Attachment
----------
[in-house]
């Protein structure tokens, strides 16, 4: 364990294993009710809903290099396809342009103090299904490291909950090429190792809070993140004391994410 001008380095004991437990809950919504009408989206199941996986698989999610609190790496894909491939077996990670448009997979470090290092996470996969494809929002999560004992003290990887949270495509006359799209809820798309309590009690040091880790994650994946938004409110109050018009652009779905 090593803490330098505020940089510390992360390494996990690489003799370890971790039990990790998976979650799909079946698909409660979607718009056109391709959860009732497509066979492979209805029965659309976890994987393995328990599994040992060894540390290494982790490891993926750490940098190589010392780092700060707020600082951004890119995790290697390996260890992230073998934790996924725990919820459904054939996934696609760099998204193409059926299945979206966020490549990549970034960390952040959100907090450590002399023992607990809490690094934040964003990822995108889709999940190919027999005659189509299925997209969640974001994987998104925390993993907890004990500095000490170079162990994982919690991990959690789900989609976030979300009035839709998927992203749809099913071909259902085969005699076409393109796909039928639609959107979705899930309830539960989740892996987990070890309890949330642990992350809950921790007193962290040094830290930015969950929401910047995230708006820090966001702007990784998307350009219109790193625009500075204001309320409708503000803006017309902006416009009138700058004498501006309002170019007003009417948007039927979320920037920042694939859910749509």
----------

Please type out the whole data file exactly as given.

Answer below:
[in-house]
């Protein structure tokens, strides 16, 4: 364990294993009710809903290099396809342009103090299904490291909950090429190792809070993140004391994410 001008380095004991437990809950919504009408989206199941996986698989999610609190790496894909491939077996990670448009997979470090290092996470996969494809929002999560004992003290990887949270495509006359799209809820798309309590009690040091880790994650994946938004409110109050018009652009779905 090593803490330098505020940089510390992360390494996990690489003799370890971790039990990790998976979650799909079946698909409660979607718009056109391709959860009732497509066979492979209805029965659309976890994987393995328990599994040992060894540390290494982790490891993926750490940098190589010392780092700060707020600082951004890119995790290697390996260890992230073998934790996924725990919820459904054939996934696609760099998204193409059926299945979206966020490549990549970034960390952040959100907090450590002399023992607990809490690094934040964003990822995108889709999940190919027999005659189509299925997209969640974001994987998104925390993993907890004990500095000490170079162990994982919690991990959690789900989609976030979300009035839709998927992203749809099913071909259902085969005699076409393109796909039928639609959107979705899930309830539960989740892996987990070890309890949330642990992350809950921790007193962290040094830290930015969950929401910047995230708006820090966001702007990784998307350009219109790193625009500075204001309320409708503000803006017309902006416009009138700058004498501006309002170019007003009417948007039927979320920037920042694939859910749509």